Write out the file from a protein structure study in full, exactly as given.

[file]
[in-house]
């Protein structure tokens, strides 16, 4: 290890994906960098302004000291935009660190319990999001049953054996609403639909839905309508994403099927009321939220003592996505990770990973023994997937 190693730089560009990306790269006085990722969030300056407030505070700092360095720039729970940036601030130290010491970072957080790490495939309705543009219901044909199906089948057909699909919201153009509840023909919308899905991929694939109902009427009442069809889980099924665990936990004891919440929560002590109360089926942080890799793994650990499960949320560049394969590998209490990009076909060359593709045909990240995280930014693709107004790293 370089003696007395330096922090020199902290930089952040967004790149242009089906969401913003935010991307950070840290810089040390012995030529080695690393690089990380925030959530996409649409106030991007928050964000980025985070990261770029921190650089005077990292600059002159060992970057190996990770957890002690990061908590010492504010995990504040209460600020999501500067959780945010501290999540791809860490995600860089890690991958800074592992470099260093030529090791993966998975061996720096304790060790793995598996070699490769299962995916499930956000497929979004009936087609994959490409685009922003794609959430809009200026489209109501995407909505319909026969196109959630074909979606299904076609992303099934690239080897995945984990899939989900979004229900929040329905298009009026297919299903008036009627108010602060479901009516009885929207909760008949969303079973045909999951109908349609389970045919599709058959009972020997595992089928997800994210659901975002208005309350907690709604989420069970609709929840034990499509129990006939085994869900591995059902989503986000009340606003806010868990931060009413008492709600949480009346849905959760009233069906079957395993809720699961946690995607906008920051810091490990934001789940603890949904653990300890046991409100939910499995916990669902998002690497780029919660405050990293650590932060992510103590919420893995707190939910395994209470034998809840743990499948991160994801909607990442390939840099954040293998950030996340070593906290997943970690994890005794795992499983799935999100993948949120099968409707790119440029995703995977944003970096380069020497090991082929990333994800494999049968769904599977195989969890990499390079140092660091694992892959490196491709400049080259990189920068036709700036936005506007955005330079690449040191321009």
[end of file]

[in-house]
């Protein structure tokens, strides 16, 4: 290890994906960098302004000291935009660190319990999001049953054996609403639909839905309508994403099927009321939220003592996505990770990973023994997937 190693730089560009990306790269006085990722969030300056407030505070700092360095720039729970940036601030130290010491970072957080790490495939309705543009219901044909199906089948057909699909919201153009509840023909919308899905991929694939109902009427009442069809889980099924665990936990004891919440929560002590109360089926942080890799793994650990499960949320560049394969590998209490990009076909060359593709045909990240995280930014693709107004790293 370089003696007395330096922090020199902290930089952040967004790149242009089906969401913003935010991307950070840290810089040390012995030529080695690393690089990380925030959530996409649409106030991007928050964000980025985070990261770029921190650089005077990292600059002159060992970057190996990770957890002690990061908590010492504010995990504040209460600020999501500067959780945010501290999540791809860490995600860089890690991958800074592992470099260093030529090791993966998975061996720096304790060790793995598996070699490769299962995916499930956000497929979004009936087609994959490409685009922003794609959430809009200026489209109501995407909505319909026969196109959630074909979606299904076609992303099934690239080897995945984990899939989900979004229900929040329905298009009026297919299903008036009627108010602060479901009516009885929207909760008949969303079973045909999951109908349609389970045919599709058959009972020997595992089928997800994210659901975002208005309350907690709604989420069970609709929840034990499509129990006939085994869900591995059902989503986000009340606003806010868990931060009413008492709600949480009346849905959760009233069906079957395993809720699961946690995607906008920051810091490990934001789940603890949904653990300890046991409100939910499995916990669902998002690497780029919660405050990293650590932060992510103590919420893995707190939910395994209470034998809840743990499948991160994801909607990442390939840099954040293998950030996340070593906290997943970690994890005794795992499983799935999100993948949120099968409707790119440029995703995977944003970096380069020497090991082929990333994800494999049968769904599977195989969890990499390079140092660091694992892959490196491709400049080259990189920068036709700036936005506007955005330079690449040191321009």